FollowupID: 543443

Reply By: Member - Norm C (QLD) - Tuesday, Jan 01, 2008 at 17:51

Tuesday, Jan 01, 2008 at 17:51
Hi Stan. It is largely a matter of preference. I have never owned a Cobb, but have experienced them when camping with friends. Certainly a good product.

My preference though, is the cast iron camp oven, which you seem to have already (and looking to move to something else). We have two - large oval shape and medium round. We carry the medium one on all our trips and cook roasts, bread, cakes, stews, scones and lots more in it. I prefer to cook on coals from a fire, but we sometimes use heat beads if in an area where fires are not permitted.

For me, I doubt that I'll ever look to one of the other more expensive 'commercial' products. But as I said, it is all a matter of preference and what you can get good results from.
AnswerID: 279240

Reply By: kidsandall - Tuesday, Jan 01, 2008 at 21:03

Tuesday, Jan 01, 2008 at 21:03
we have a dream pot and find it unreal. we are travelling around australia and found it good for cooking while on the road. just pull into camp and tea is ready, can't do that with a cobb. we also use it for a hot lunch when having a picnic eg. hot dogs. We do casseroles, roasts, bread, scones and desserts ect in it. When we stop for lunch we put tea in the pot and thats it, all done. it can also be used to keep things cold eg drinks at the beach. We also have hillbilly camp ovens for the fire. whatever you buy have fun experimenting as you can cook alot with all of them.
AnswerID: 279274

Follow Up By: Member - Roachie (SA) - Wednesday, Jan 02, 2008 at 11:18

Wednesday, Jan 02, 2008 at 11:18

The other use we have for our Dreampot (as some of you may remember from the Warraweena get-together) is to keep the "mulled wine" warm...... That was certainly a winner with a couple of the EO reprabates!!!! hahaha
FollowupID: 543473

Reply By: Waynepd (NSW) - Wednesday, Jan 02, 2008 at 08:18

Wednesday, Jan 02, 2008 at 08:18
I own a Cobb and use it at home for roasting lamb, beef etc. It is also a great cooker for camping if you want to roast a meal and there are fire restrictions.

I have eaten a meal from a friend's dreampot and it does the job OK too though the meal was a curry and rice dish i don't know if they would handle a roast type meal. Being based on hot liquid power i assume they are for stews and the like. Could be wrong here because i have never used one myself.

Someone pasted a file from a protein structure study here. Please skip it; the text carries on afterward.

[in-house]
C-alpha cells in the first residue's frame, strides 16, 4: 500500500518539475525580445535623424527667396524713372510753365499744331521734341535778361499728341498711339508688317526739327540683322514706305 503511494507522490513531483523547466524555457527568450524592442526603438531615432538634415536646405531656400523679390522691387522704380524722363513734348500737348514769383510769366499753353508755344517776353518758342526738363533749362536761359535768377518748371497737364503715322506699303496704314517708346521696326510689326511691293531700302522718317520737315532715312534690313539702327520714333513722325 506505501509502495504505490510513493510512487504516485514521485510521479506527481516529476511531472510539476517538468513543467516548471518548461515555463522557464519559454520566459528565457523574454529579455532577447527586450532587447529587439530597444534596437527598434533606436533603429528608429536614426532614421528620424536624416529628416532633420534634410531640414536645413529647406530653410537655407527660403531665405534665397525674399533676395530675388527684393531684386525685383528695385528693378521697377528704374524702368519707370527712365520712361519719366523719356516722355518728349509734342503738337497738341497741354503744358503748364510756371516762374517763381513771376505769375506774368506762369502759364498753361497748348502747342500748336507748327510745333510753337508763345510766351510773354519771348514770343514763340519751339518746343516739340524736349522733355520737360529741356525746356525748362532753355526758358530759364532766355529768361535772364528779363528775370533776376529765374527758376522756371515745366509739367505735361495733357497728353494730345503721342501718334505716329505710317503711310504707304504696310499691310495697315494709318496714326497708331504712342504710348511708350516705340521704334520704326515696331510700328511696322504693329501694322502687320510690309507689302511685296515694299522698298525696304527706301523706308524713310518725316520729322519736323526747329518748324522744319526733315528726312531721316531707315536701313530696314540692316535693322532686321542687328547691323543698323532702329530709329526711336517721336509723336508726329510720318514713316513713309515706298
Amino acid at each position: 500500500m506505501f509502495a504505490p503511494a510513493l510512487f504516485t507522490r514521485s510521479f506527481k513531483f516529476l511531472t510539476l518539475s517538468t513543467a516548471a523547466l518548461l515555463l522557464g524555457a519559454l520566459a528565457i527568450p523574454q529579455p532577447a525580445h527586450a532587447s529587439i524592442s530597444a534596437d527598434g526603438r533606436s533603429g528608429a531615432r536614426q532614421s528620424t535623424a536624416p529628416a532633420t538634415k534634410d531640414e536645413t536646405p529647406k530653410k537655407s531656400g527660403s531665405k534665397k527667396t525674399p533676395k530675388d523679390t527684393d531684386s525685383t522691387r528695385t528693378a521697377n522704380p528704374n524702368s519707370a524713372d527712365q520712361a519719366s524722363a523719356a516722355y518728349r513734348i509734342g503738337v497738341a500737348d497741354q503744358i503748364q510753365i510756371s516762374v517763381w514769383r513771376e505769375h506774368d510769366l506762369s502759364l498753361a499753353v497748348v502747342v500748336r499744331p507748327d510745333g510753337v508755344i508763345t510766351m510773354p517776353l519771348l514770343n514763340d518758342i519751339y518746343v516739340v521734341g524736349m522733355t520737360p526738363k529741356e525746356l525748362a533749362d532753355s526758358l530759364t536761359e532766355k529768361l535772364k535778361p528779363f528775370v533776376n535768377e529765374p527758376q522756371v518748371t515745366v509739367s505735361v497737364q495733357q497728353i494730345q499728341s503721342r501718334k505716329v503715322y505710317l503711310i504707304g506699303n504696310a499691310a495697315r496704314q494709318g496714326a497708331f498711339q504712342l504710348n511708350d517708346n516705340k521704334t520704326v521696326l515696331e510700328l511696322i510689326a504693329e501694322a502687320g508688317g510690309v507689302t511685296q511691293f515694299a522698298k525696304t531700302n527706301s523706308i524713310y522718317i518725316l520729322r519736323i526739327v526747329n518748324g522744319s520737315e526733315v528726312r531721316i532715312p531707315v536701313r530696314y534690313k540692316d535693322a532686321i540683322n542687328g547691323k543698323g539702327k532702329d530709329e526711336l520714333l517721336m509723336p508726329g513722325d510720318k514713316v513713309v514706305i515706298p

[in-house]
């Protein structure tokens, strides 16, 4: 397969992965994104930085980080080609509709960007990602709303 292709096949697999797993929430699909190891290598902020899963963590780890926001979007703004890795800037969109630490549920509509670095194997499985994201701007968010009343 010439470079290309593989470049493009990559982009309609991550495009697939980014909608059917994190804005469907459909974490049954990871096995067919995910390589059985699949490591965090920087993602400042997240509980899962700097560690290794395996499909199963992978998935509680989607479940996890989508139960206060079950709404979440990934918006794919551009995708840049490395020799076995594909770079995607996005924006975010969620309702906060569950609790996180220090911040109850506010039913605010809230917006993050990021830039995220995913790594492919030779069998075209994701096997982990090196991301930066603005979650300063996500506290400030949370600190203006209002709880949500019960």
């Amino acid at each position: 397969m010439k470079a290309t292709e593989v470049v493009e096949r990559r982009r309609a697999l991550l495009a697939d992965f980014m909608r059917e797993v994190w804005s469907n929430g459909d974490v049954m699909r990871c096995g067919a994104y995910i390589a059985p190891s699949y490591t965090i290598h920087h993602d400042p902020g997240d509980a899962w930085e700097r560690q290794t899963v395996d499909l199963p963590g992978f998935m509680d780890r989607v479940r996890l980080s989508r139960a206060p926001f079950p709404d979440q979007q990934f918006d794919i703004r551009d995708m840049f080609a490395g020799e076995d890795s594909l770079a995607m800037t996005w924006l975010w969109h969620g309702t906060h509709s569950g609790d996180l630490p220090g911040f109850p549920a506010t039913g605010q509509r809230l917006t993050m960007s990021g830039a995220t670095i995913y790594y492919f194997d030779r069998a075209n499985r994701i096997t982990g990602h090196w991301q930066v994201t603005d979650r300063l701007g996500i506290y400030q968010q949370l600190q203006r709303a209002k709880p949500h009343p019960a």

I haven't used the Cobb for breadmaking yet but i believe it does a good job once you get the hang of it.

Cobb don't make the plastic based model anymore because they were too fragile for camping, the premier is the model to choose with the addition of the CobBra from infront camping gear to shield from wind
AnswerID: 279301

Follow Up By: Member - Roachie (SA) - Wednesday, Jan 02, 2008 at 11:26

Wednesday, Jan 02, 2008 at 11:26
Not wishing to be pedantic at all.......but we were told in no uncertain terms a year or so ago, by an officious park ranger in southern SA (Deep Creek Conservation Park); that the use of any heat bead driven appliance (eg: webber or cobb oven) was totally illegal when there is a total fire ban. He also included in this, the use of even a gas stove inside our camper trailer. The only time we could be allowed to use even a gas appliance during a total fire ban, was inside a fixed, permanent structure (eg: house, shack etc).

He added in a very stern voice that he would throw the book at anybody he caught flauting these rules.

We headed off to set-up camp and had sandwiches for tea. Anyway, around 9pm a few of us colluded together and decided to take a risk.....we boiled the kettle inside our camper for a much-needed cup of coffee. It wasn't as though it was even a hot day where we were!! It was quite cold (hence the "need" for a coffee); however the rest of SA was suffering from the heat. Admittedly, the wind had been fairly strong during the day, but by 9pm the temp was about 12 degrees and wind was minimal.
FollowupID: 543474